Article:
"Here Comes Your Man" is one of those songs that you know is great from the opening riff. By the first lyric, you're completely in love and by the chorus on a different place of awesome. In other words, it's a very good song. Originally written by Black Francis when he was a teenager but not included on earlier releases due to his reluctance and fears about its quality, Jon Dolan of Spin magazine called it, "the most accessible song ever by an underground-type band." While I wouldn't say I have the authority to make that assertion, "Here Comes Your Man" is an amazing song, catchy without lapsing into bubble gum pop, grungy without losing its upbeat whimsy and imminently listenable, the type of song I imagine will rack up hundreds of plays on my ipod without me ever getting tired of it.

"Monkey Gone to Heaven" references environmentalism and biblical numerology, a song Rolling Stone's David Fricke called "a corrosive, compelling meditation on God and garbage." The song simultaneously deals with man's destruction of the environment and confusion about man's place in the universe, two potentially heady ideas that should feel at odds packed into less than three minutes of music, and yet somehow work well together, even complementing each other. If you had told me prior to my first listen that a song on the album dealt with the environment, confusion about man's purpose, and biblical numerology, I would have believed you (you are, after all, a trustworthy source), but I would have expected it to be a total mess. Instead, "Monkey Gone to Heaven" is sonically clean, with a clear message behind each of its several themes, never sacrificing clarity yet always remaining interesting and entertaining. In other words, it's awesome. "Crackity Jones" describes a crazy roommate, and is a propulsive roller coaster ride of a song, clocking in at 1:24. The song is a rocket powered, punk-ish discourse wish a distinctly Spanish sound.

We will look more into the legacy of Pixies later this year, but the band, and this album in particular, were instrumental to the alt-explosion of the "˜90s and the beginning of the grunge movement. Kurt Cobain was a huge fan and feared that people would criticize "Smells Like Teen Spirit" (which we'll talk about next month) as derivative of Pixies' sound. Spoiler alert: they didn't. The Smashing Pumpkins and PJ Harvey also cite Doolittle as a huge influence on the shape of music as the "˜90s prepared to dawn. The album is a near-perfect collection of songs, pulled together by recurring themes and a consistent sound, and hearkening toward what the alternative movement would become over the next several years, making it an absolutely essential listen for fans of the "˜90s, or of music in general.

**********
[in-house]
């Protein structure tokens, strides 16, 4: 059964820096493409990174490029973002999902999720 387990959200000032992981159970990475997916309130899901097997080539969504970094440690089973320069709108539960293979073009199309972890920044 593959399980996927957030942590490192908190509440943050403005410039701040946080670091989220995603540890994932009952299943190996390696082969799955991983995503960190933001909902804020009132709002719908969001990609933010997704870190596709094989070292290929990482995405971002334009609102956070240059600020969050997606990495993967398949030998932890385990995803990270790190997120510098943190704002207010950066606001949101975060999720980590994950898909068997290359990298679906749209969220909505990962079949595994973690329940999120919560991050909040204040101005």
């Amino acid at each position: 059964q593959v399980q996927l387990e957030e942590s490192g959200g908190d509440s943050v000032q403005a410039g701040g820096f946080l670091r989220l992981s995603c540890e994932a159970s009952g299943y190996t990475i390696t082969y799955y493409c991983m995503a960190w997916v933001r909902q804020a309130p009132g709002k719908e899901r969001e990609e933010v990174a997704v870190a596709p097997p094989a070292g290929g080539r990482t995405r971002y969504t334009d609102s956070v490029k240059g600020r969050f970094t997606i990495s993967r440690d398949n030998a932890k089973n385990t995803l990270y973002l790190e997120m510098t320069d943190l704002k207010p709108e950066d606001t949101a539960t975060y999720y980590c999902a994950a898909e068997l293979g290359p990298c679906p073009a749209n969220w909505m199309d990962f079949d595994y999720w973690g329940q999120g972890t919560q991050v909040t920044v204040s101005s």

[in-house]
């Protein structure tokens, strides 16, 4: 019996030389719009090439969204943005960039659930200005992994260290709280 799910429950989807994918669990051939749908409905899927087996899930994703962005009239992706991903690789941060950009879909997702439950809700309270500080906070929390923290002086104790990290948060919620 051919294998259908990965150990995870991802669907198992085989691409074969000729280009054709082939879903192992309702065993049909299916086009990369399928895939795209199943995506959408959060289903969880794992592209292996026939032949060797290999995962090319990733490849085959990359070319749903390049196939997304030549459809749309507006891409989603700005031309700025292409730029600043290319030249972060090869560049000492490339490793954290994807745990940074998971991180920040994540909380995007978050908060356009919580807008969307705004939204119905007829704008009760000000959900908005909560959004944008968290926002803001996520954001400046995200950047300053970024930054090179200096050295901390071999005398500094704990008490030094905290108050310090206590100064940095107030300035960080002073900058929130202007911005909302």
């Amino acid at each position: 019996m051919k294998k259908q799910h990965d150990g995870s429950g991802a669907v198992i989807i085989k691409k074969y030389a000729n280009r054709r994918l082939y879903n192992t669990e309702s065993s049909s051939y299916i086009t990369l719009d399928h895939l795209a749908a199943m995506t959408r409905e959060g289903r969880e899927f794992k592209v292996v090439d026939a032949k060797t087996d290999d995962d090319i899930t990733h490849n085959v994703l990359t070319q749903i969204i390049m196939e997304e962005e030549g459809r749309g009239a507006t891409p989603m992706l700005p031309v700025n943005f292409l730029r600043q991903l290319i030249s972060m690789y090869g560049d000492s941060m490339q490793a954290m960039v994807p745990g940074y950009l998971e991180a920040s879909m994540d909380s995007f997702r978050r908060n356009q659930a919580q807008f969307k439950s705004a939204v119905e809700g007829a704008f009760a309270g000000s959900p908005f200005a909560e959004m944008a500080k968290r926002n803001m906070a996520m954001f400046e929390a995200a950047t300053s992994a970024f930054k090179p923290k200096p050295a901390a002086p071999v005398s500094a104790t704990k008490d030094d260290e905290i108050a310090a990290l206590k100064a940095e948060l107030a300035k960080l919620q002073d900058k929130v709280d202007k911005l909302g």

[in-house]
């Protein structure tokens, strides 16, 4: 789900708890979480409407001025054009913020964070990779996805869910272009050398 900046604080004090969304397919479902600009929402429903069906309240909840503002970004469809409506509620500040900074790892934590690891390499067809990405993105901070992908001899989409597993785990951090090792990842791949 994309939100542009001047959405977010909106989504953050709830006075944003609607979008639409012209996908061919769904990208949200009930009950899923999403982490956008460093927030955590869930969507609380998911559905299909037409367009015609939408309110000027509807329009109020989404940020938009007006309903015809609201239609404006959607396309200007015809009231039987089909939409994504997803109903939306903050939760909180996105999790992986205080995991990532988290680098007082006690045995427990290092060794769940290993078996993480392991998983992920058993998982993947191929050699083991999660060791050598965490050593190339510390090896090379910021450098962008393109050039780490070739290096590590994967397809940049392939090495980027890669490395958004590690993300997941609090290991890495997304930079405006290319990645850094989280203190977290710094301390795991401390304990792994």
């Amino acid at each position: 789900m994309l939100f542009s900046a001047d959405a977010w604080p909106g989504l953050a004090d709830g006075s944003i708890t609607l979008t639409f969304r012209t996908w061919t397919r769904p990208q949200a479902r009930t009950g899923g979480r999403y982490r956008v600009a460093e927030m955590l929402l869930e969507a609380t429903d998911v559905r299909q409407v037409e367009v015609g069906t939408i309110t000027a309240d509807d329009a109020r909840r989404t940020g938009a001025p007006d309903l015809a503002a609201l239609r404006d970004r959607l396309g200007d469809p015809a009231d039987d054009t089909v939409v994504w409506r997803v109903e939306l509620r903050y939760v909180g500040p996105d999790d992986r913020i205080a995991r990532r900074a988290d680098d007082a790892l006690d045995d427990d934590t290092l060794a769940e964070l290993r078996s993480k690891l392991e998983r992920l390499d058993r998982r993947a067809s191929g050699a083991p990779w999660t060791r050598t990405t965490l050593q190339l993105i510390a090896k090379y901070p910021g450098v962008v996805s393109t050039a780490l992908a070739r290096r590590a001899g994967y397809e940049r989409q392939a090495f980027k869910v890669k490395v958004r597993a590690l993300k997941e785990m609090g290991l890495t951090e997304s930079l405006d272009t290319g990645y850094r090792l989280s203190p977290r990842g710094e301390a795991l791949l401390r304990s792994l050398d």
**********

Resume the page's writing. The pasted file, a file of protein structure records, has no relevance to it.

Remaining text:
Ultimately, Fleetwood Mac, like Boston before them, feels like a band that was more a part of tearing down the old musical system than a force for driving music forward. Where Throbbing Gristle and Pixies both experimented and helped to shape the musical landscape that would follow them, Fleetwood Mac seems mostly to be gnawing on the corpse of "classic rock," hoping to get a few more bucks before their teeth hits bone. Still, though, there's a pretty good chance I'll listen to "Go Your Own Way" again before the day is out. That is, if I can stop listening to "Here Comes Your Man" for long enough to fit it in.

Read more My Year in Lists here

Next week on My Year in Lists:

Elvis Costello and the Attractions display This Year's Model, we take a crash course in Throbbing Gristle with United/Zyklon B Zombie, We Hate You (Little Girls)/ Five Knuckle Shuffle, Journey Through a Body, Subhuman/Something Came Over Me, Adrenalin/Distant Dreams (Part Two) and 20 Jazz Funk Greats, and close out Ashley's examination of the "˜80s with Fugazi's 13 Songs.